Anular lichenoid dermatitis of childhood L28.1

Author: Prof. Dr. med. Peter Altmeyer

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Last updated on: 29.10.2020

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Synonym(s)

ALDY; Annular lichenoid dermatitis of youth; Anular lichenoid dermatitis of childhood; Anular lichenoid dermatosis of childhood; Dermatitis anular lichenoids of childhood

History
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Annessi 2003

Definition
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Etiologically unexplained, chronic, lichenoid dermatitis with truncated, large, reddish or brownish, asymptomatic or slightly itchy patches or tender, barely palpable, scale-free plaques, which are homogeneously or annularly configured and may have central hypopigmentation.

Occurrence/Epidemiology
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Rarely. There is no epidemiological data available.

Etiopathogenesis
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Probably autoimmunological etiology. Relation to the disease group of lichenoid interface dermatitis ( Lichen planus, Lichen sclerosus et atrophicus, Graft-versus-Host-Disease.

Manifestation
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Mainly occurring in adolescents and children. In adults the clinical picture has not yet been described.

Localization
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Occurring exclusively on the stem.

Clinical features
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Chronic, low dynamic disease that can be active over a period of several years. No general signs of disease. Clinical leading symptom is usually large, roundish or oval, red or brownish, homogeneously filled or anular, spots or barely palpable plaques, which do not show any epidermal involvement (scaling or crust formation). The centre of the anular foci is often hypopigmented, whereas the rim is hyperpigmented.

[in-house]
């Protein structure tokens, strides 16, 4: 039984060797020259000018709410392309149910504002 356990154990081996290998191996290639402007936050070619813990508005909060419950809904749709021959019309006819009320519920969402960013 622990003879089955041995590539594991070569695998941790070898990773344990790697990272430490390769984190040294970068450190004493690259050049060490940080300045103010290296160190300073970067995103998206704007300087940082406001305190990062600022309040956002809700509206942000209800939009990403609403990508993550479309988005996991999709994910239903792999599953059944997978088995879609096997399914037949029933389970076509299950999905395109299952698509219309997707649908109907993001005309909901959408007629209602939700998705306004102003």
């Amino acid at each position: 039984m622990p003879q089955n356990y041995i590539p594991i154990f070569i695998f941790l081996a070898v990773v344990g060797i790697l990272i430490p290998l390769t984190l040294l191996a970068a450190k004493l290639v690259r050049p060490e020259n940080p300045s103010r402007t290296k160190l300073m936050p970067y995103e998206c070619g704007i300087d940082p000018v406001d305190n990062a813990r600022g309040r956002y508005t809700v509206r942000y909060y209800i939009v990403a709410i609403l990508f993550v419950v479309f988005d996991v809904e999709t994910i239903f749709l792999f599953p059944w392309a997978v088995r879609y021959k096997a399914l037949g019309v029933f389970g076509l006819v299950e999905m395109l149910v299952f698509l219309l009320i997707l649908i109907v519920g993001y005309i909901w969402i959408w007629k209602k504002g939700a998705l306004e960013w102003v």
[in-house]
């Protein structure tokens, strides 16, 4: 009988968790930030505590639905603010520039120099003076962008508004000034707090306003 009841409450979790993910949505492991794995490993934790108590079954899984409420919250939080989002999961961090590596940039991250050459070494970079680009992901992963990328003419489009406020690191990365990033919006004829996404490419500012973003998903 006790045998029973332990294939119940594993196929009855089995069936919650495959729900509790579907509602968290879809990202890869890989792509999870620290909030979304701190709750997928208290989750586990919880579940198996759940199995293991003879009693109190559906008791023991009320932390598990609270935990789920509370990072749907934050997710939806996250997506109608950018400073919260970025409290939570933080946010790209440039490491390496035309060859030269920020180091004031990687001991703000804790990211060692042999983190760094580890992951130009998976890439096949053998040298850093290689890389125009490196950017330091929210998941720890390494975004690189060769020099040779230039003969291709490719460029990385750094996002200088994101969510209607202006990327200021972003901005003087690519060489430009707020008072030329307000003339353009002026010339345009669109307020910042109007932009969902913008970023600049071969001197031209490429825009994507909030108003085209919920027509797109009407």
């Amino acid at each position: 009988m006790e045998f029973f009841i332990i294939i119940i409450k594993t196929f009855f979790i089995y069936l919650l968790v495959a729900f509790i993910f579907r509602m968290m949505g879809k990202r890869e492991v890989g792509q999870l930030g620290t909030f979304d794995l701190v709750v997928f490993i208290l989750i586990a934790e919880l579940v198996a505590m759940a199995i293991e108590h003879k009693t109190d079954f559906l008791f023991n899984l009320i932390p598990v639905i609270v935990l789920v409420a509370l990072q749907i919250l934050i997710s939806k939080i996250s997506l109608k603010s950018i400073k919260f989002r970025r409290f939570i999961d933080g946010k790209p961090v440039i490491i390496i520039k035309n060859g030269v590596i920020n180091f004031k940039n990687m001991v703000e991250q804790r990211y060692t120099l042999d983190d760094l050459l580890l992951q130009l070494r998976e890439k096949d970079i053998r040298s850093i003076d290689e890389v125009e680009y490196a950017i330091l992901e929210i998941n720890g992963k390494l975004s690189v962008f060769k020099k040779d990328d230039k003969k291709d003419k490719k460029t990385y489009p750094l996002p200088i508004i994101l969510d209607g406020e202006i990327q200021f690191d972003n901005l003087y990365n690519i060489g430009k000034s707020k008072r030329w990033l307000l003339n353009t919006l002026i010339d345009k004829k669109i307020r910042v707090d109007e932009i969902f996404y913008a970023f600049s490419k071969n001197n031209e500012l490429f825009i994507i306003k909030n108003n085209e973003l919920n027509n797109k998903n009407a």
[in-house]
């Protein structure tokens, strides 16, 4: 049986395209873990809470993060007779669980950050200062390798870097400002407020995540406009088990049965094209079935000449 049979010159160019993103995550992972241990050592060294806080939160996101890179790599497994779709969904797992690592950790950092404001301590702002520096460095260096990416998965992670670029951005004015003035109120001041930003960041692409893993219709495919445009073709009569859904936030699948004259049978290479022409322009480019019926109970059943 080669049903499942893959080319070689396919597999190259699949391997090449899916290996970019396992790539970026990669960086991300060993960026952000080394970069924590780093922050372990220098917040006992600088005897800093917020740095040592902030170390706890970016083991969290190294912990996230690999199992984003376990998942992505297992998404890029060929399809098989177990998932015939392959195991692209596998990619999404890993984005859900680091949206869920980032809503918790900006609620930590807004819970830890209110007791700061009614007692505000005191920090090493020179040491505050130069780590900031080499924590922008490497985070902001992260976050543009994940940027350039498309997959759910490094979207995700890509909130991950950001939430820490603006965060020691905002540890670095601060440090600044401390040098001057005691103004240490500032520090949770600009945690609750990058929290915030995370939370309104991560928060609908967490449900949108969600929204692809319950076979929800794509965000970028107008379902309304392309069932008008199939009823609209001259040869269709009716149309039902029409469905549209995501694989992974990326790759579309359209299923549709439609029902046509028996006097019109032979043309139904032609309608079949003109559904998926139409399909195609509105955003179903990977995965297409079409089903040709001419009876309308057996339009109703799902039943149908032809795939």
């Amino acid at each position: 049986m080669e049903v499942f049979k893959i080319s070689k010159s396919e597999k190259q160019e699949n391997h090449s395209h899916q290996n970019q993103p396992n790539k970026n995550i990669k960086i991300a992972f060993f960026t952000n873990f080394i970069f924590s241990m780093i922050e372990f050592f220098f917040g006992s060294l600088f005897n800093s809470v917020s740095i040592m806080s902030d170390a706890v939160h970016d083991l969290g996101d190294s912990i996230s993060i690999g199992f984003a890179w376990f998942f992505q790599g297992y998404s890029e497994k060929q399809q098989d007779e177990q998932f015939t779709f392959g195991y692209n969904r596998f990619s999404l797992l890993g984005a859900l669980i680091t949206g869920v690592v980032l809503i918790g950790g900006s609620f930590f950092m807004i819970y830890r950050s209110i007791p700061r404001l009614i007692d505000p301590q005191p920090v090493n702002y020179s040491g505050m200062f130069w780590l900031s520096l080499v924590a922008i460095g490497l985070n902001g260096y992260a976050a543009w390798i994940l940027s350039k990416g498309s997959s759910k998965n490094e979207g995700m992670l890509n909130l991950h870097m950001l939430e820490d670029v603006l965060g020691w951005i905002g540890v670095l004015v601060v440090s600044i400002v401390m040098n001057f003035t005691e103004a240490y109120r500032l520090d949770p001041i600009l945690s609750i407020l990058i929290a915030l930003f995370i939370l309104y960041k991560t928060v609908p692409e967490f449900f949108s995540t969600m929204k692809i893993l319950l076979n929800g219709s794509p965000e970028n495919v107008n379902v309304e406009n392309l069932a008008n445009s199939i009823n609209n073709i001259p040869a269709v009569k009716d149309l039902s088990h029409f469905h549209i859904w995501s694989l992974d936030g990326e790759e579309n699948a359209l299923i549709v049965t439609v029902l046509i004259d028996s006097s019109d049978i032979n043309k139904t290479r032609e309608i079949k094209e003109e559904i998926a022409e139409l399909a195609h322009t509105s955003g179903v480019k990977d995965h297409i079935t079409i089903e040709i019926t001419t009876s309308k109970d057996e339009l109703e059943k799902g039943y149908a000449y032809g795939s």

Histology
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Mild or severe (psoriasiform) acanthosis. Prominent, lichenoid interface dermatitis, which can be detected mainly at the tips of the reticules, but also in the form of a band. Immunohistologically, CD8/TIA-1 and CD4-positive T-lymphocytes are particularly impressive. CD8/TIA-1-positive cells are mainly found intraepithelially.

Diagnosis
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Asymptomatic bland clinic; age of the patients; histological pattern.

Differential diagnosis
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Mycosis fungoides: Rarely found at the preferred age of childhood anular lichenoid dermatosis. Histologically, MF shows an inverse pattern of CD4-positive T-lymphocytes intraepithelially to the lichenoid dermatosis.

Erythema anulare centrifugum: Dynamic course, clearly palpable anular plaques (consistency of a wet wool thread). Histologically a lichenoid pattern is missing.

Tinea corporis: Dynamic course, always epidermal component with scaling, blister or pustular formation. Fungal detection is successful in non-pretreated flocks.

Erythema chronicum migrans: Dynamic course, detection of Borrelia bacteria! Histology: No interface dermatitis.

Erythema anulare rheumaticum: Volatile skin component in rheumatic fever (general symptoms are always present). Clinically there are borderline, polycyclic, reddish-brownish, non-pruritic erythema.

Therapy
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Local therapy with glucocorticoids. The disease proves to be very steroid-sensitive. Recurrence after discontinuation of steroidal therapy is probable.

Progression/forecast
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After years self-limiting.

Literature
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  1. Annessi G et al (2003) Annular lichenoid dermatitis of youth. J Am Acad Dermatol 49: 1029-1036
  2. Kleikamp S et al (2010) Anular lichenoid dermatosis of childhood - another case in a 12-year-old girl. JDDG 6: 653-656

Disclaimer

Please ask your physician for a reliable diagnosis. This website is only meant as a reference.

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Last updated on: 29.10.2020